Berlinerblau is a charming writer who speaks eloquently to the despair of academics who have noticed (it’s hard not to notice) that we professors are not exactly sitting atop of social, financial or professional pillars anymore.  Rather, it feels like we are toiling in the fields, surrounded by evidence that the humanities and universities are collapsing around us.  Declining funding.  A tight job market.  MOOCs.  For-profit schools.  Online education.  And a lack of disciples who wish to become professors like us.

Berlinerblau writes:

We humanists are at an inflection point, careering down the steep gradient like terrified campers on a mammoth water slide. We accelerate into the bottomless future, arms flailing, mouths wide open, eyes closed, gowns streaming behind us. Where’d our caps go? How did it come to this? How did such an august body find itself in this undignified position?

Referring thus to the “collapse of… the professoriate” he offers a diagnosis of the “multitude of factors” that brought about this moment.

Besides the political and economic usual suspects, Berlinerblau hits the habits of professors themselves.  It is “bad decisions” on our part; “we erred … in politicizing inquiry;” “it was ill-advised to bring so much theory—and almost always the same dense and ideologically tinctured brand of it” into our studies.  Doesn’t it seem a stretch to blame so much on “politicization” and “theory”?  Seems like blaming the waves on the foam at the edge of the sea to me.

And then, inexplicably, improbably, myopically, hysterically, Berlinerblau claims that a larger issue is visible: “[s]omewhere along the way, we spiritually and emotionally disengaged from teaching and mentoring students.”

He goes on—I think I know what he means though I have no experience with it myself—arguing that what gets called “success” in academia is one’s ability to avoid teaching undergraduates.

So, on these terms, according to Berlinerblau, those of us who do teach, who do live this drudgery—it means that we are not successful.  Think on that! That is, of course, the substance of what galled Blanchard and led to her eloquent rebuttal to Berlinerblau.

Looking at Berlinerblau’s positioning of his own comments, he offers a micro CV, a brief history of his teaching responsibilities. He alleges that he understands the plight of those who are hired just to teach, as he himself went from days of adjuncting a 6-6 load, to later appointments at the university level with a 3-3, and ultimately, to the coveted 2-1; wishing to appear less elitist than he is, he defensively adds, “I have never been so garlanded in my field as to receive the 0-1 or the vaunted ‘double zero’—the mark of exemplary scholarly achievement.” And, one might presume, a disqualifying garland if you wish to speak to the profession of teaching.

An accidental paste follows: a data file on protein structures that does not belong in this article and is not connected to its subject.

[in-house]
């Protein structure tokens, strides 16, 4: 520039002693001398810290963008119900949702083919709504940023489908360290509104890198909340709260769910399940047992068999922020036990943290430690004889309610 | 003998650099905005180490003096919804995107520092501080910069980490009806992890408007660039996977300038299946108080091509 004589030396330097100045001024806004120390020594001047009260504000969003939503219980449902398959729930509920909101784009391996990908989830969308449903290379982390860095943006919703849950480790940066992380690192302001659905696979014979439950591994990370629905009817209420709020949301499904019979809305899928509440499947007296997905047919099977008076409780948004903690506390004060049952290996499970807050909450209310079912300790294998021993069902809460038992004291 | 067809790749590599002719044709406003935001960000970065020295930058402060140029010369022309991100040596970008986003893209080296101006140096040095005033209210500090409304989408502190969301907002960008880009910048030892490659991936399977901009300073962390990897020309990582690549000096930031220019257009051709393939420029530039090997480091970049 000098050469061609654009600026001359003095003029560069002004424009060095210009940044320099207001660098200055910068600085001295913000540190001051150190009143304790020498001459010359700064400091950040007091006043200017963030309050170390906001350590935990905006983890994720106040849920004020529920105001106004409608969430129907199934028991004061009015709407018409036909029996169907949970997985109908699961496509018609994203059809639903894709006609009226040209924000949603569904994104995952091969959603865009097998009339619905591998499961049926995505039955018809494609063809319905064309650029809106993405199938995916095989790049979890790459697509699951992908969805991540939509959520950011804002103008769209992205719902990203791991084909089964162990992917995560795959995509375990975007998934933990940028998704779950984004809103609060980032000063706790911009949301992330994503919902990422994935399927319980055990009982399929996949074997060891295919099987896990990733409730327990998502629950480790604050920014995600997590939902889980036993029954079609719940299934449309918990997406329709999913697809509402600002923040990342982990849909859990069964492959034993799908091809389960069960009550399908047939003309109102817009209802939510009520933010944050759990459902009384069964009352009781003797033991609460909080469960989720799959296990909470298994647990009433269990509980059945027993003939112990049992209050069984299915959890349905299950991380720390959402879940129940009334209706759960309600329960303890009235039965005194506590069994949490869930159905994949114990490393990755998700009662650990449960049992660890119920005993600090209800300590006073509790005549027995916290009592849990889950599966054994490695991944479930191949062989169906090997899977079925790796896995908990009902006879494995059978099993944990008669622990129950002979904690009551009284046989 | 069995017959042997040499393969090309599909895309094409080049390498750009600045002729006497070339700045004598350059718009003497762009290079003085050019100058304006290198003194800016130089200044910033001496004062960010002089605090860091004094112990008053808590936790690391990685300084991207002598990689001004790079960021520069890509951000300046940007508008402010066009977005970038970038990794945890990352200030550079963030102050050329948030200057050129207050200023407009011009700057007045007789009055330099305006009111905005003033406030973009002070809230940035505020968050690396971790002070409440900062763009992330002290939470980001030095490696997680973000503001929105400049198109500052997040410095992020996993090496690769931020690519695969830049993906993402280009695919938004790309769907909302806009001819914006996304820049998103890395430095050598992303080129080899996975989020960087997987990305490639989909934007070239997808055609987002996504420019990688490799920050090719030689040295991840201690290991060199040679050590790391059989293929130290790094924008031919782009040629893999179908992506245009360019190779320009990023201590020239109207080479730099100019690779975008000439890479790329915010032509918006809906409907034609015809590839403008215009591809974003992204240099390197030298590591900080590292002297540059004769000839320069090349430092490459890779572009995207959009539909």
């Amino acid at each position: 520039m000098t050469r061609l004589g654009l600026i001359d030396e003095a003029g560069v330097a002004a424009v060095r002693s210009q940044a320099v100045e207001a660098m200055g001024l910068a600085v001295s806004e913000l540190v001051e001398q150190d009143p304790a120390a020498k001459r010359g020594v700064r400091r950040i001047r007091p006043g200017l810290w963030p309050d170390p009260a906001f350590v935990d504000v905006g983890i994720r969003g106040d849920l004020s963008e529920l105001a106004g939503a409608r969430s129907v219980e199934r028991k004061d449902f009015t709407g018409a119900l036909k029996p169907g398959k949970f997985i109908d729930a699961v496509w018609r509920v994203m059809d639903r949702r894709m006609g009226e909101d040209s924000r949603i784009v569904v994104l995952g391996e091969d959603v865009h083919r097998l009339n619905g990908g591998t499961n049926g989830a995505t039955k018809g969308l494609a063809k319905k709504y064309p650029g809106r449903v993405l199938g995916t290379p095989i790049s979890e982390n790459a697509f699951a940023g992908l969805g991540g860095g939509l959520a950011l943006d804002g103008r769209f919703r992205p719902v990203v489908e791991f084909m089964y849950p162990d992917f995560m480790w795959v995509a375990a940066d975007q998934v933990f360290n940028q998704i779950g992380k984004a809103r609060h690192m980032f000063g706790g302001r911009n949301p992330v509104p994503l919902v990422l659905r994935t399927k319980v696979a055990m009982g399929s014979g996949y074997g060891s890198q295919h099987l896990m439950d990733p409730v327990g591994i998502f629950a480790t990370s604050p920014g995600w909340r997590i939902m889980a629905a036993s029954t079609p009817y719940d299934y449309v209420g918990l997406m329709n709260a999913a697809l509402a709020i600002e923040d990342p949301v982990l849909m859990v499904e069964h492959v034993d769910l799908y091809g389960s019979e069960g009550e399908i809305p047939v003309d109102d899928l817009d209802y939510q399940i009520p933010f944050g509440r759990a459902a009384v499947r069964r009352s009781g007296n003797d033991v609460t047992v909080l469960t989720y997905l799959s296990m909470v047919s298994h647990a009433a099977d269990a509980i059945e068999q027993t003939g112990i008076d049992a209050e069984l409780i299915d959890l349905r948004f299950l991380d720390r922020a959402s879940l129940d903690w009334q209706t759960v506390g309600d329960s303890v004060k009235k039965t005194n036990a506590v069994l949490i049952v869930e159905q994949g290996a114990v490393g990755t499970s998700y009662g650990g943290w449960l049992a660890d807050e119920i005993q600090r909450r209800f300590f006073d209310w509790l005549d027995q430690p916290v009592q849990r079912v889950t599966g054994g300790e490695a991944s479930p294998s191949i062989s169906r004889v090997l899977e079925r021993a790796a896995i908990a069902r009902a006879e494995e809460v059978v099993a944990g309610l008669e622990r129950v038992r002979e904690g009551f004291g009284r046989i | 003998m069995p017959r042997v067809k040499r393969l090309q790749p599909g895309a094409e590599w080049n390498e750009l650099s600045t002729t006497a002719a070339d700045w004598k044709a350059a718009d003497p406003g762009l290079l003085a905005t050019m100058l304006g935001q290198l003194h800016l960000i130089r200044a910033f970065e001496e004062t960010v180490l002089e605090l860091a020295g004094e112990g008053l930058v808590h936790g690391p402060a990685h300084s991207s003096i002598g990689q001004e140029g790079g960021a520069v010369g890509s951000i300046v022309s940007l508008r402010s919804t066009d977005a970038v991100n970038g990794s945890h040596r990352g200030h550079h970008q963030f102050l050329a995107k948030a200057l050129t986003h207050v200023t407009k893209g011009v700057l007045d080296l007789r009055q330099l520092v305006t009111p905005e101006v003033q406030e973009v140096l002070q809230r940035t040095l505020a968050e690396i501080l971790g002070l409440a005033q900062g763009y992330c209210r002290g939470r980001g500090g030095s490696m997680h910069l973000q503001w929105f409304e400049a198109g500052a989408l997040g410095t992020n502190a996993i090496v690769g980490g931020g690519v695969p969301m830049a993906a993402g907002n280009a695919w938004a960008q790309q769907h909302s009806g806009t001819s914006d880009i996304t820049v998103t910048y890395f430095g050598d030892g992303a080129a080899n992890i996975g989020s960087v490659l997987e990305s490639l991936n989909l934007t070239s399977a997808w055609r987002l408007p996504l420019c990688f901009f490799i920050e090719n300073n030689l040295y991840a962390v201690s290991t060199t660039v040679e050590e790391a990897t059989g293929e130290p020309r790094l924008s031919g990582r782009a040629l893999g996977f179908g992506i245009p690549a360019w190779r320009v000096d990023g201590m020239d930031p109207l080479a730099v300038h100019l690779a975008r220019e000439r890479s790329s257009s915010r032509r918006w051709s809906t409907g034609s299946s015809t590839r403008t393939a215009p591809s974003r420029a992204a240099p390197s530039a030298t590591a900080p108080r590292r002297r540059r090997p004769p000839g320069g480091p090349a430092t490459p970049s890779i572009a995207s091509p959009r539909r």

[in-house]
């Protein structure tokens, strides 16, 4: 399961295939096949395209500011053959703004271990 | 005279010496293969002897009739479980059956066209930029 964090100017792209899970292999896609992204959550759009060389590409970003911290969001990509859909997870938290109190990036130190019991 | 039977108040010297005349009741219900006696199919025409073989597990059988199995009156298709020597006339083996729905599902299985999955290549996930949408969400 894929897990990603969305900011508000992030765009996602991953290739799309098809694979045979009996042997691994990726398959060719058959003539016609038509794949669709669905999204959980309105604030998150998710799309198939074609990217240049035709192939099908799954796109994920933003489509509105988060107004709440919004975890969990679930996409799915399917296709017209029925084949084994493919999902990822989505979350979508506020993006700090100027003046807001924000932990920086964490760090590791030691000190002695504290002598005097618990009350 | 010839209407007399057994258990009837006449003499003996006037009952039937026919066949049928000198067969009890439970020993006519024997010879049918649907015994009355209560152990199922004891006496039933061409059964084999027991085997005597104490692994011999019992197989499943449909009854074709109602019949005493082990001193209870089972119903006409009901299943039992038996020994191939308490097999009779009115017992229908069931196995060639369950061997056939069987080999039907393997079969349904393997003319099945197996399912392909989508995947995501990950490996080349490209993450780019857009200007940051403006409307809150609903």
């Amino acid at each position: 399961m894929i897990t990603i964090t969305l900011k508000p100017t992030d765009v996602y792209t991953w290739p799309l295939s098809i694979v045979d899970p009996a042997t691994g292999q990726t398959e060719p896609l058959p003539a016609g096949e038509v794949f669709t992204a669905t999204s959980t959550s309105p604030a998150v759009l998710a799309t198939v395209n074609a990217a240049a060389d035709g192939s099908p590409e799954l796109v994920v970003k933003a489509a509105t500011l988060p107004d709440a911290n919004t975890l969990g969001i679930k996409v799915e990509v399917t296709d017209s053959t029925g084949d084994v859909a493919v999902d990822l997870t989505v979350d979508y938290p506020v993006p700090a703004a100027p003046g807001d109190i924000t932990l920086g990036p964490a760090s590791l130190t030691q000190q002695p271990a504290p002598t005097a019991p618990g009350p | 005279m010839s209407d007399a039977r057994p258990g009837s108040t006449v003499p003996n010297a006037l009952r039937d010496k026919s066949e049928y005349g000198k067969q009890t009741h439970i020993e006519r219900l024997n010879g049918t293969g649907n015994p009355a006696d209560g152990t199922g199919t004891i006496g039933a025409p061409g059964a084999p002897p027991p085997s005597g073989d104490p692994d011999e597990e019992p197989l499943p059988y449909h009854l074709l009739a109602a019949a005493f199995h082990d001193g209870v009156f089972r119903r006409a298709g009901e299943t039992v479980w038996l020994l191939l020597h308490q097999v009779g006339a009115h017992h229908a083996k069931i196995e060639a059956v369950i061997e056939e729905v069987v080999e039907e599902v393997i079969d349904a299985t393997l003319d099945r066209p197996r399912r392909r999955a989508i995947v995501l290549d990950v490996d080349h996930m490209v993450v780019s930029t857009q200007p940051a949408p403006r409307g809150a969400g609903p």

We know what he means by “success.”  Yet, most of us American professors in tenured positions or on the tenure track, actually have a 4-4 load, as I do.  Most of us teaching in the hundreds or thousands of small private colleges of this country have basically noticed that we don’t get paid at all or tangibly rewarded much for our research.  And we receive little to no support in terms of time or money for it.  We get paid to teach and grade, and if we’re unlucky, we also face a pressure from administration and colleagues to continue a program of research, in spite of the lack of real support for it.  We, the ordinary professors who make up the vast majority of those engaged in our profession, and who teach between 25–40% of all courses in American colleges (the rest being taught mainly by the even worse off adjuncts and term instructors), we haven’t actually disengaged from teaching at all. Maybe we would if we could.  Who wouldn’t appreciate a slow-down in this hectic pace?  Teaching can be extremely difficult and depressing at times.

J.B. has his eyes on the elites, you could say.  His criticism is for them.  He almost satirizes them.  It’s almost funny. But actually, no.  He doesn’t know his readers. He claims to have been one of us, but he doesn’t know what it’s like to be in your forties, and facing 30 more years of the constant pressure of teaching a full load. He’s got a semester in which he teaches one course, writes myopic editorials for the Chronicle, and churns out liberal books on “secular studies” that specialize in theory-bashing, while we get out our red pens every morning.

Where Berlinerblau really goes wrong, it seems to me, is when he says things like: “we obviously went down that road as a guild—we just can’t remember when or how. Now we’re here. It may be too late to turn back.”

No.  We didn’t go down it as a guild.  What happened was that the guild, like society at large, got noticeably more divided into winners and losers.